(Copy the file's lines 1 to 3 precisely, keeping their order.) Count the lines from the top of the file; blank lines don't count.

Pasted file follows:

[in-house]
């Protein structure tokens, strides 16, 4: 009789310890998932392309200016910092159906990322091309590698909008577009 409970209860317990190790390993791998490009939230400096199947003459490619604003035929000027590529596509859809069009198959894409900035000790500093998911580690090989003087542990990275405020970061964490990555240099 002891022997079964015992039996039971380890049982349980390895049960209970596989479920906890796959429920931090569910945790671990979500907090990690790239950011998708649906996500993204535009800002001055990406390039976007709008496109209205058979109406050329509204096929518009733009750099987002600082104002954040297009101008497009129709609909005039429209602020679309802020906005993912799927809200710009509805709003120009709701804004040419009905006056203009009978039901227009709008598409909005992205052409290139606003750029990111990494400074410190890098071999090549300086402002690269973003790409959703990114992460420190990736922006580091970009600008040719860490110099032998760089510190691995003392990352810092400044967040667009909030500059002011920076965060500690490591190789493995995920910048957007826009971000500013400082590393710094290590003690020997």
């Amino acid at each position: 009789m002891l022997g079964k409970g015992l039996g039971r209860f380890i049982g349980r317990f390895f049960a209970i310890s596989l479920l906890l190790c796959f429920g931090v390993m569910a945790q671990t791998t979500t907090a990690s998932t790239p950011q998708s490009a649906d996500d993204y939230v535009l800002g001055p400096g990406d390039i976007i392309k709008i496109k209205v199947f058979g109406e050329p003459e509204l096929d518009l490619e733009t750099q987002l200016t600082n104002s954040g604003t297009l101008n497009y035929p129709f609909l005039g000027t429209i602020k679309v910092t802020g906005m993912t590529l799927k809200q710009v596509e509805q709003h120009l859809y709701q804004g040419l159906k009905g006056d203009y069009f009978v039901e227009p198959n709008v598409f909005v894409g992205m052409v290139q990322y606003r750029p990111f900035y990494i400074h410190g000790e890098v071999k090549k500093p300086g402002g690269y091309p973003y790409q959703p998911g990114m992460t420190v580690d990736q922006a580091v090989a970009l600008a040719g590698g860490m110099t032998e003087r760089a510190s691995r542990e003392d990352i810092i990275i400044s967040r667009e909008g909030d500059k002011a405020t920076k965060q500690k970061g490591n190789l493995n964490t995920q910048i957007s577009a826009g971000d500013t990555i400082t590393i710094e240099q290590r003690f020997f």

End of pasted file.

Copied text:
[in-house]
């Protein structure tokens, strides 16, 4: 009789310890998932392309200016910092159906990322091309590698909008577009 409970209860317990190790390993791998490009939230400096199947003459490619604003035929000027590529596509859809069009198959894409900035000790500093998911580690090989003087542990990275405020970061964490990555240099 002891022997079964015992039996039971380890049982349980390895049960209970596989479920906890796959429920931090569910945790671990979500907090990690790239950011998708649906996500993204535009800002001055990406390039976007709008496109209205058979109406050329509204096929518009733009750099987002600082104002954040297009101008497009129709609909005039429209602020679309802020906005993912799927809200710009509805709003120009709701804004040419009905006056203009009978039901227009709008598409909005992205052409290139606003750029990111990494400074410190890098071999090549300086402002690269973003790409959703990114992460420190990736922006580091970009600008040719860490110099032998760089510190691995003392990352810092400044967040667009909030500059002011920076965060500690490591190789493995995920910048957007826009971000500013400082590393710094290590003690020997």
């Amino acid at each position: 009789m002891l022997g079964k409970g015992l039996g039971r209860f380890i049982g349980r317990f390895f049960a209970i310890s596989l479920l906890l190790c796959f429920g931090v390993m569910a945790q671990t791998t979500t907090a990690s998932t790239p950011q998708s490009a649906d996500d993204y939230v535009l800002g001055p400096g990406d390039i976007i392309k709008i496109k209205v199947f058979g109406e050329p003459e509204l096929d518009l490619e733009t750099q987002l200016t600082n104002s954040g604003t297009l101008n497009y035929p129709f609909l005039g000027t429209i602020k679309v910092t802020g906005m993912t590529l799927k809200q710009v596509e509805q709003h120009l859809y709701q804004g040419l159906k009905g006056d203009y069009f009978v039901e227009p198959n709008v598409f909005v894409g992205m052409v290139q990322y606003r750029p990111f900035y990494i400074h410190g000790e890098v071999k090549k500093p300086g402002g690269y091309p973003y790409q959703p998911g990114m992460t420190v580690d990736q922006a580091v090989a970009l600008a040719g590698g860490m110099t032998e003087r760089a510190s691995r542990e003392d990352i810092i990275i400044s967040r667009e909008g909030d500059k002011a405020t920076k965060q500690k970061g490591n190789l493995n964490t995920q910048i957007s577009a826009g971000d500013t990555i400082t590393i710094e240099q290590r003690f020997f």